When Daniel Sturridge left Manchester City for Chelsea back in 2009, the overwhelming consensus was that he would go on to become a wonderful center forward. After all, here was a young man who had it all: pace, power, technical ability and a calm head in front of goal.
Admittedly somewhere between his switch from Manchester to London and his subsequent move from the capital to Merseyside, his star faded and his ability to make it at the very top level was doubted. But the 24-year-old returns to the Etihad Stadium this evening with his potential realized; at this juncture the England international is the main man for Liverpool, spearheading a title charge for one of the game’s most iconic clubs.
It’s a club that has undergone a summer of seismic change. The Reds have spent in excess of £100million to compensate for the departure of Luis Suarez, and Brendan Rodgers is set to strengthen his squad even further, with the arrival of Mario Balotelli seemingly imminent.
But in amongst the furore that has accompanied the sale of Suarez and Liverpool’s unrelenting forays into the transfer market, a few things have been overlooked when it comes to the current crop of players. Most notably, how Sturridge now must assume the most significant role in amongst one of the most incisive attacking units around.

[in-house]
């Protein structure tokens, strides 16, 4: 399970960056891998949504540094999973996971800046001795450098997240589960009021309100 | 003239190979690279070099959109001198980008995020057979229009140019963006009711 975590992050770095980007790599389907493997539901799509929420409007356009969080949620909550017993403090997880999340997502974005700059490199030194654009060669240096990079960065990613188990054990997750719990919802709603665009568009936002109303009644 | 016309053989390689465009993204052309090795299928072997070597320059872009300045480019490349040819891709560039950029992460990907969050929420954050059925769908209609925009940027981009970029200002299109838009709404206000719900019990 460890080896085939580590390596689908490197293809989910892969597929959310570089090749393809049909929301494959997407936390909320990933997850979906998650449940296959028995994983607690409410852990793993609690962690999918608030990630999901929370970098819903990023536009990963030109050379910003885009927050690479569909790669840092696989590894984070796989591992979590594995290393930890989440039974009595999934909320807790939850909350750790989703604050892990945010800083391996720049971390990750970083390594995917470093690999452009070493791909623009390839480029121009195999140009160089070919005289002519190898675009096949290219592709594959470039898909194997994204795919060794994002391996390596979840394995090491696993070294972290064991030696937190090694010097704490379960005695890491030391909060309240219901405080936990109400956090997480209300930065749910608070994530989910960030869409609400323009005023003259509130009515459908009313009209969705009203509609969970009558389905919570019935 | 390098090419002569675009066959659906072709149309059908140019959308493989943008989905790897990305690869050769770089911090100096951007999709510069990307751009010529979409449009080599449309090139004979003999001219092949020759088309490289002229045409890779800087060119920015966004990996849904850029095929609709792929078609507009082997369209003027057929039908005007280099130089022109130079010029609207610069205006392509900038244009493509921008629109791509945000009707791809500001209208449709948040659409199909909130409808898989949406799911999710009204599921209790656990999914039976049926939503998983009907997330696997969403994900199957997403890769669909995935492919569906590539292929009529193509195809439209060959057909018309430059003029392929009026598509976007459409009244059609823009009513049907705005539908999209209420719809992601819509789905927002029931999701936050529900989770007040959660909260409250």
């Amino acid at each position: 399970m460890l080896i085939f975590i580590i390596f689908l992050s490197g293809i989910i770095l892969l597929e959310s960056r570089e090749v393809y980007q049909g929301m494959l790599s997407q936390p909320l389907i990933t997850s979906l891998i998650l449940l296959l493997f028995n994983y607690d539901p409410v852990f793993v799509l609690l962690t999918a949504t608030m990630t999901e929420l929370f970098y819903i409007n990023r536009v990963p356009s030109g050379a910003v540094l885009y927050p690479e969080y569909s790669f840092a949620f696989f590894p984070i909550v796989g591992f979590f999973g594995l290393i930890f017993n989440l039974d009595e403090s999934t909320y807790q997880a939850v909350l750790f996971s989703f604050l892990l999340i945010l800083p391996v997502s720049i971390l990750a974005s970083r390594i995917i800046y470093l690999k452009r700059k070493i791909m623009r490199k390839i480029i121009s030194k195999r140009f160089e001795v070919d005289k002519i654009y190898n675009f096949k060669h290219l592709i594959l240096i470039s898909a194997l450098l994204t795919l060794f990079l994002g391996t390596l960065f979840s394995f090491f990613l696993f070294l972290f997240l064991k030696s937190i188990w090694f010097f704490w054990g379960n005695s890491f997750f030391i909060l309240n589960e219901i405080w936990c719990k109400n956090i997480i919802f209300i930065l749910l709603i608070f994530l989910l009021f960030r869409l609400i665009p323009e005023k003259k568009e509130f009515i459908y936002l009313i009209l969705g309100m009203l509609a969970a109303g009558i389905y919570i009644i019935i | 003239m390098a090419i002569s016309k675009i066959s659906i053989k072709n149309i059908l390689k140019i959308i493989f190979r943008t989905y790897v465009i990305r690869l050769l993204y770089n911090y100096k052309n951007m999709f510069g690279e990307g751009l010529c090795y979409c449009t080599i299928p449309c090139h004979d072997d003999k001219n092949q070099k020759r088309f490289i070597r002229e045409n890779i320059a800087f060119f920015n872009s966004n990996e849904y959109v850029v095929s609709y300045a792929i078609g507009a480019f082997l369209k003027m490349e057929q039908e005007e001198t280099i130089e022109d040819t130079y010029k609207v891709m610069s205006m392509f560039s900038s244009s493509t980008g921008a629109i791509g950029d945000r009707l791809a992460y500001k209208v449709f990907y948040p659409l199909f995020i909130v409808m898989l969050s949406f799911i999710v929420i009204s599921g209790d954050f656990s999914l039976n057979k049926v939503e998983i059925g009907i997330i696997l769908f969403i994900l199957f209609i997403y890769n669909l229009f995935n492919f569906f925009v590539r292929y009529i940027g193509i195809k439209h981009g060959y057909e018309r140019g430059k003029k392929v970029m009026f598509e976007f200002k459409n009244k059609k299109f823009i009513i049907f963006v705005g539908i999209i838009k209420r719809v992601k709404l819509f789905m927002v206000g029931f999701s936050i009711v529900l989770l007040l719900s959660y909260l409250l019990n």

For the former City and Chelsea man, this rise in stock has been welcome, but there were stages in his development when questions emerged about whether he could cut the mustard at the pinnacle of the game. Most notably during his time at Stamford Bridge, where he was shunted to the right flank and perceived as a selfish and erratic player.
But even during those low points, a raw ability shone through. And it was enough for Rodgers to take a chance on Sturridge when he splashed out £12million for his signature back in January 2013, with a promise that he’d play him in his best position—as a center forward. Thirty six goals in 50 games later in the iconic red strip, and it’d be fair to say that it was money well spent.
Despite being part of a devastating front-line partnership last season, there’s always been a sense that Sturridge’s influence is a little unappreciated. After all, he’s typically lined up alongside enormous figures like Suarez and Steven Gerrard during his time at the club, men who have found their own unique ways of grabbing the limelight when playing for Liverpool.